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Title: Simulation of manoeuvring safety of ships in adverse weather conditions when subject to limited power imposed by EEDI improvement by engine derating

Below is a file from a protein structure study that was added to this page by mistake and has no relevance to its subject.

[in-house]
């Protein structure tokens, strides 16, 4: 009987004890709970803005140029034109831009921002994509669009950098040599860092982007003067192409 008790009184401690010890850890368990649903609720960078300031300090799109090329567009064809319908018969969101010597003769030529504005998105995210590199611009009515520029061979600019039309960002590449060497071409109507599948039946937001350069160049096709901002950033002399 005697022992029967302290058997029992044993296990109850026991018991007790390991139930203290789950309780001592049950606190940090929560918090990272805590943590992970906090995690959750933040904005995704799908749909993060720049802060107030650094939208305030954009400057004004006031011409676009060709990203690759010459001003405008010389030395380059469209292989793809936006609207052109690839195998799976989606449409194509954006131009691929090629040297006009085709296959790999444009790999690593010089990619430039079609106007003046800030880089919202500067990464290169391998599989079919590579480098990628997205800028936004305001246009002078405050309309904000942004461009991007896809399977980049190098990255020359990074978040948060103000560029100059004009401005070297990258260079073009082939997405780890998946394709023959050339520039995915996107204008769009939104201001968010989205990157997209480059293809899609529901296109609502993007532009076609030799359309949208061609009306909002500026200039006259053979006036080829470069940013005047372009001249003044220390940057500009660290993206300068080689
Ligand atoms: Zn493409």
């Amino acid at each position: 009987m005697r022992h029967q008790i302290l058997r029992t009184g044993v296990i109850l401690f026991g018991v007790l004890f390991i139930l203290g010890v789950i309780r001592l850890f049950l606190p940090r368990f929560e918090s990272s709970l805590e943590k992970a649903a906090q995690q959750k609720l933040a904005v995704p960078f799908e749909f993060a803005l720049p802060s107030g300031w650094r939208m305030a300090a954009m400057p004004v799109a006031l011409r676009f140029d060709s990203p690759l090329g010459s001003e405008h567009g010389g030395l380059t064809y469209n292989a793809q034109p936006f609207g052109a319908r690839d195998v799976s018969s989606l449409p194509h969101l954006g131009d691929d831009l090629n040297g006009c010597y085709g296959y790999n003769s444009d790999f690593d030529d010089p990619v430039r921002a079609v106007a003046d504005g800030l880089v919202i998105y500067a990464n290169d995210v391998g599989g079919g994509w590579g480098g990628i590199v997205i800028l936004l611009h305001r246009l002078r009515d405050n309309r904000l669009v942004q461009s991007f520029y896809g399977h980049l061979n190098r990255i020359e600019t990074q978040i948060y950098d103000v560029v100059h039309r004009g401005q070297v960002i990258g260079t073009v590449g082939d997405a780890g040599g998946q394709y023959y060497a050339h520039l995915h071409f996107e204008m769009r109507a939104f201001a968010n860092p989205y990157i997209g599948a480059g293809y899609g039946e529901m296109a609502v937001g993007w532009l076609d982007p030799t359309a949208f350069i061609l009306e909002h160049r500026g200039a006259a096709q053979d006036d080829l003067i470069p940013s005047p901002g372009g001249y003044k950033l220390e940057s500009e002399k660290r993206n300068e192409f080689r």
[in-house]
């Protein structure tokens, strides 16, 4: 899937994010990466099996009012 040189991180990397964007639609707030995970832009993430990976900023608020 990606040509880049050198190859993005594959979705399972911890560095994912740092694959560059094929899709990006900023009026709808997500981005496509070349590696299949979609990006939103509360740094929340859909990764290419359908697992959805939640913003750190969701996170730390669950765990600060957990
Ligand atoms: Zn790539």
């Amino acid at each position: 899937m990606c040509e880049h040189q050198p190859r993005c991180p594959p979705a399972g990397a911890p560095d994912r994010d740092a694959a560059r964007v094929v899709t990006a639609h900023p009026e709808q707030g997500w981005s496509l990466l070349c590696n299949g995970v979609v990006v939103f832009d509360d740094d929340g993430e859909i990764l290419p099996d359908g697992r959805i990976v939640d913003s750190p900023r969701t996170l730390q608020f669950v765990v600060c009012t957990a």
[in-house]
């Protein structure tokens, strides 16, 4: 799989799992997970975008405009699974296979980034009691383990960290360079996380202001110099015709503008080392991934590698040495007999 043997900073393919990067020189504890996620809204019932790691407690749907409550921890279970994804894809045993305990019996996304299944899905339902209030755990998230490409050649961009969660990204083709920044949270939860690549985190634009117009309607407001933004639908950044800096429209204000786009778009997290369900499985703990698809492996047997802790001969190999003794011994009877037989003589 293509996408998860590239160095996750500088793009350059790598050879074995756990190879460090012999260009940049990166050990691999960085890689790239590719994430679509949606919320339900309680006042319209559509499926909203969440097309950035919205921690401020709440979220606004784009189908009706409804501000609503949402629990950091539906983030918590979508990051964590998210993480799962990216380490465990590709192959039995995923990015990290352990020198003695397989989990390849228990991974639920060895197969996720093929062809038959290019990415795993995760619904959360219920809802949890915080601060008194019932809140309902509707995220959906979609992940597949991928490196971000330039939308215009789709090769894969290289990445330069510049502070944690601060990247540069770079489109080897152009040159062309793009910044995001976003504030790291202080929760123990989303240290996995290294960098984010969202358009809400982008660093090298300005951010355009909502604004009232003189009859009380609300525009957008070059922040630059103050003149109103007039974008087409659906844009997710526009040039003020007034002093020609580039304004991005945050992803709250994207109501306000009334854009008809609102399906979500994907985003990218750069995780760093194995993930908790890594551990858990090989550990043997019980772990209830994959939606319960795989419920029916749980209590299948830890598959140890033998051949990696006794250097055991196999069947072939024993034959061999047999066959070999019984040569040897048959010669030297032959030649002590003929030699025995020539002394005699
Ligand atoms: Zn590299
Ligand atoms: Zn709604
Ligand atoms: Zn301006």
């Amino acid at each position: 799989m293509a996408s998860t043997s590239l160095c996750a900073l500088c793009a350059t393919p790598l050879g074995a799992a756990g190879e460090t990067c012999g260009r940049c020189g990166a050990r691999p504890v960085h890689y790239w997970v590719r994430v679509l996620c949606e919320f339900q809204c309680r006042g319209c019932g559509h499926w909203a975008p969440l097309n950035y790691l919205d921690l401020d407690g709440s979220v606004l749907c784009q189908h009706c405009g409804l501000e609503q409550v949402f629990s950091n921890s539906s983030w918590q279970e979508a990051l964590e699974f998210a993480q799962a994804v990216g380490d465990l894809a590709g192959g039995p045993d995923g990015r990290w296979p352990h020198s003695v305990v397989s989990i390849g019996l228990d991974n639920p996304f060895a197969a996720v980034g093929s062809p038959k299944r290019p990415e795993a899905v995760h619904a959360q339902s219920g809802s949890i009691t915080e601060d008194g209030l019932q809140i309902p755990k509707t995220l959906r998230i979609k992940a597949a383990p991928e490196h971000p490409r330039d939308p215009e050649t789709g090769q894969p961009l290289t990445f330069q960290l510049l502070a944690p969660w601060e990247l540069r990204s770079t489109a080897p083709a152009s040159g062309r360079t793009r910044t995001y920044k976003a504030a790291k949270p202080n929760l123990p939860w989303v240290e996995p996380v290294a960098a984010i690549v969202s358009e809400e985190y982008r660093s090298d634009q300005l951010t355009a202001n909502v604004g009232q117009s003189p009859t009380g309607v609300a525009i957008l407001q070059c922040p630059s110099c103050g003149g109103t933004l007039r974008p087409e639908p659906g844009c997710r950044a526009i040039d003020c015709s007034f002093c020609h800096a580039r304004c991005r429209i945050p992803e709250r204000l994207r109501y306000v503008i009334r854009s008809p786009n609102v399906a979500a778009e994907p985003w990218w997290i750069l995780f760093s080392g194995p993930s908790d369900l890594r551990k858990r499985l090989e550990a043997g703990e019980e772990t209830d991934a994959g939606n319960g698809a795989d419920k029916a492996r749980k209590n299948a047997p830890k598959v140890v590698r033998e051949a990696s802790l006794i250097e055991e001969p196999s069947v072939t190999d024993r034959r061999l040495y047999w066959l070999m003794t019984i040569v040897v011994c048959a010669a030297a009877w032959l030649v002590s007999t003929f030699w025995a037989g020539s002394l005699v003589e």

Authors: Irimagha, Emmanuel
Issue Date: 2019
Publisher: Newcastle University